(Bloomberg) -- A group of former employees at American International Group Inc. won a U.K. court ruling that may pave the way for them to be paid $100 million in bonuses dating back to the financial crisis.

The 23 former traders, analysts and managers at the London branch of AIG Management France SA and AIG Financial Products are demanding bonuses they say were promised even as the crisis unfurled. Judge Andrew Baker said in his ruling Friday that AIGFP broke its contracts with its staff and that a further trial would assess the size of damages.

The total payout could be greater than the $108 million at stake, the judge said, noting that that there were potentially almost 300 eligible staff.

In 2007 and 2008, AIGFP struggled with liquidity after the unit almost brought down the company with money-losing derivative bets backing subprime mortgages. The U.S. saved AIG in a rescue that then-Federal Reserve Chairman Ben Bernanke said made him “more angry” than any other measure the government took to counter the financial crisis.

In order to prevent staff from jumping ship, AIG implemented awards plans to “protect participants from the effect of potential losses on AIG’s multi-sector collateralized debt obligation portfolio, and at the same time to “lock them into” AIG by promising substantial payments,” lawyers for the claimants said in a court filing.

The plans provided for “a sharing of the risks and rewards," according to court filings. This meant that if AIGFP sustained a loss, compensation accounts would be hurt.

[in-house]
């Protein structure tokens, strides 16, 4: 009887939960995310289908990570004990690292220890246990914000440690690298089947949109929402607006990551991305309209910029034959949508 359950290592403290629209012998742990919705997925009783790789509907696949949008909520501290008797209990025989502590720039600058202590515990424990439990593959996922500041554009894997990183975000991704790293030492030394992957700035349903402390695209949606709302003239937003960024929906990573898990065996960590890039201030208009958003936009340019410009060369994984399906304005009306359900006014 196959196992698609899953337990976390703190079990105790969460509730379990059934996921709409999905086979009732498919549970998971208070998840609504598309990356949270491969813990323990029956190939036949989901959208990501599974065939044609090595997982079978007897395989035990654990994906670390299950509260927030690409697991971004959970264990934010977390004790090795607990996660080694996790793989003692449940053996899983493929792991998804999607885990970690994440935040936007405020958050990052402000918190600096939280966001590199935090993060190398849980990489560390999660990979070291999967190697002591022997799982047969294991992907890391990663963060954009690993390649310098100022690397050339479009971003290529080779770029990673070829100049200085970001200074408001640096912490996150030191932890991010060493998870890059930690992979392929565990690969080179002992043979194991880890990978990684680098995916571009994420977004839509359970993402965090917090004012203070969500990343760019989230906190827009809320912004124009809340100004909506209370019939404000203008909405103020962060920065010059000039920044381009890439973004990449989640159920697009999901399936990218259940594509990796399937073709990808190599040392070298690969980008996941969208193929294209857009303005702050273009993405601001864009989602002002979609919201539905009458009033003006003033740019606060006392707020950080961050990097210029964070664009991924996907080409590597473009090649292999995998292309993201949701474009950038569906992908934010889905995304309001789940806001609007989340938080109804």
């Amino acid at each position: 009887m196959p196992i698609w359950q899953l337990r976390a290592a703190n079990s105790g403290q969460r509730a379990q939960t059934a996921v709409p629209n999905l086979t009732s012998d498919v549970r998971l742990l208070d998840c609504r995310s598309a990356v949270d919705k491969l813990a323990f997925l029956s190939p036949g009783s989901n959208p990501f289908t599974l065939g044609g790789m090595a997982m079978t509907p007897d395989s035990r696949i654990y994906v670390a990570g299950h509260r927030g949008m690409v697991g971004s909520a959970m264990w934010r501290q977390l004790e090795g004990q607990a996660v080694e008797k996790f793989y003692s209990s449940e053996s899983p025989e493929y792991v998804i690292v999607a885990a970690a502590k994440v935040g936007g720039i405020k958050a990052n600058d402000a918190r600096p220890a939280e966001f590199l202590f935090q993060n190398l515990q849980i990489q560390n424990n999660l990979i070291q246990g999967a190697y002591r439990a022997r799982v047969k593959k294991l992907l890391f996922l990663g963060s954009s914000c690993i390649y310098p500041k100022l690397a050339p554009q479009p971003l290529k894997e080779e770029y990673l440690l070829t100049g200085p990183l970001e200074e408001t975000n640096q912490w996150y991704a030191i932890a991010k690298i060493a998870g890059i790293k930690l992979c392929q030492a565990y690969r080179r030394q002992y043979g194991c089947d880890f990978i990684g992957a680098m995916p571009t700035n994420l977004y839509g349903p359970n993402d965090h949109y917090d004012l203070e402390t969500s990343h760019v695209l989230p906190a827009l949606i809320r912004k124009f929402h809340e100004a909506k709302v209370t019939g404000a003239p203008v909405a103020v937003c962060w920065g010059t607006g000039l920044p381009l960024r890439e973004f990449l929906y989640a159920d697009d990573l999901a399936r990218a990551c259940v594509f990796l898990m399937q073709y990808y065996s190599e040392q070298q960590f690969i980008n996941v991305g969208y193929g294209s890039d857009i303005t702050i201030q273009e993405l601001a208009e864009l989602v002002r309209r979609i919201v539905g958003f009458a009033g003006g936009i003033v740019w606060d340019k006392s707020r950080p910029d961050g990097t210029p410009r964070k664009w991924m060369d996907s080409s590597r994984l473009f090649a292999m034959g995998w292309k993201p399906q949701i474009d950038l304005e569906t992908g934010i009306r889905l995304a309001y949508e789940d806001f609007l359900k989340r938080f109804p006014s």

Still the contracts, which deferred the payouts, couldn’t have anticipated the crisis that befell AIG, the judge said. Even as AIGFP realized losses totaling $40 billion in late 2008, the judge said that "the language required for the restoration of payments."

The judge said the claims would be limited to AIGFP and couldn’t be brought against AIG Inc.

While the decisions as to what was going to be paid out were probably made by AIG’s Ed Liddy, acting as "CEO of everything," Baker said he didn’t believe that the parent company caused the AIGFP unit to break the contracts.

An AIG spokesman said the company plans to appeal the judge’s finding on the AIGFP contracts with staff, adding: "We look forward to presenting our case on why no damages are warranted given the massive losses suffered by AIGFP."

The second trial is slated to begin in October 2019.

The case is Tobias Gruber & Ors v. AIG Management France, SA & Anr, High Court of Justice, Queen’s Bench Division, case no. CL-2014-000921.

(Updates with AIG CEO’s involvement in tenth paragraph.)

To contact the reporter on this story: Jonathan Browning in London at jbrowning9@bloomberg.net

To contact the editors responsible for this story: Anthony Aarons at aaarons@bloomberg.net, Christopher Elser, Andrew Blackman

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